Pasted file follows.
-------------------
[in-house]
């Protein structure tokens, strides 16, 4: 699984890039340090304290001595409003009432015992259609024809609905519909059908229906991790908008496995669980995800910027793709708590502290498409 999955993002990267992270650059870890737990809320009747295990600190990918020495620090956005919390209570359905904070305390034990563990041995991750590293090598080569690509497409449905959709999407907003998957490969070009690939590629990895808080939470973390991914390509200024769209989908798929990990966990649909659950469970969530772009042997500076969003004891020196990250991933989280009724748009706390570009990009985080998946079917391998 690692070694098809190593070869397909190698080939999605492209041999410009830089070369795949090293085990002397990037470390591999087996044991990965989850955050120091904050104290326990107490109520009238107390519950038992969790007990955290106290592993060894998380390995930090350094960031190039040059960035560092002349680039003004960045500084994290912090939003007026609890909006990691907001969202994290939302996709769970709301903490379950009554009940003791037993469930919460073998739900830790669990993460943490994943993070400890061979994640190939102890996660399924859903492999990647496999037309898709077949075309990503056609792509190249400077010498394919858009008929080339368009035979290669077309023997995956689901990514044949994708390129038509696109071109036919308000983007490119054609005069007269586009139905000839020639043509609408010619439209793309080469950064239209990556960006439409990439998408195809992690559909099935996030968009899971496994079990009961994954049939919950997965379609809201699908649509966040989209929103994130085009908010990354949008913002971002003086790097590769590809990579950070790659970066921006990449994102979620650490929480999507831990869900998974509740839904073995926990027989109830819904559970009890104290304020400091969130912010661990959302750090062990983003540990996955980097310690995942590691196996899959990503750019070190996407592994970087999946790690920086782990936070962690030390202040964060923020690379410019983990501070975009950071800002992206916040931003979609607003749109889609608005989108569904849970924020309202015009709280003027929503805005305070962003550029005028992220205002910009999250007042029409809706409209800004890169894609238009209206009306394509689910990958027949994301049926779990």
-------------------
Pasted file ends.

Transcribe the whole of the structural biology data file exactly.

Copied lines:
[in-house]
């Protein structure tokens, strides 16, 4: 699984890039340090304290001595409003009432015992259609024809609905519909059908229906991790908008496995669980995800910027793709708590502290498409 999955993002990267992270650059870890737990809320009747295990600190990918020495620090956005919390209570359905904070305390034990563990041995991750590293090598080569690509497409449905959709999407907003998957490969070009690939590629990895808080939470973390991914390509200024769209989908798929990990966990649909659950469970969530772009042997500076969003004891020196990250991933989280009724748009706390570009990009985080998946079917391998 690692070694098809190593070869397909190698080939999605492209041999410009830089070369795949090293085990002397990037470390591999087996044991990965989850955050120091904050104290326990107490109520009238107390519950038992969790007990955290106290592993060894998380390995930090350094960031190039040059960035560092002349680039003004960045500084994290912090939003007026609890909006990691907001969202994290939302996709769970709301903490379950009554009940003791037993469930919460073998739900830790669990993460943490994943993070400890061979994640190939102890996660399924859903492999990647496999037309898709077949075309990503056609792509190249400077010498394919858009008929080339368009035979290669077309023997995956689901990514044949994708390129038509696109071109036919308000983007490119054609005069007269586009139905000839020639043509609408010619439209793309080469950064239209990556960006439409990439998408195809992690559909099935996030968009899971496994079990009961994954049939919950997965379609809201699908649509966040989209929103994130085009908010990354949008913002971002003086790097590769590809990579950070790659970066921006990449994102979620650490929480999507831990869900998974509740839904073995926990027989109830819904559970009890104290304020400091969130912010661990959302750090062990983003540990996955980097310690995942590691196996899959990503750019070190996407592994970087999946790690920086782990936070962690030390202040964060923020690379410019983990501070975009950071800002992206916040931003979609607003749109889609608005989108569904849970924020309202015009709280003027929503805005305070962003550029005028992220205002910009999250007042029409809706409209800004890169894609238009209206009306394509689910990958027949994301049926779990």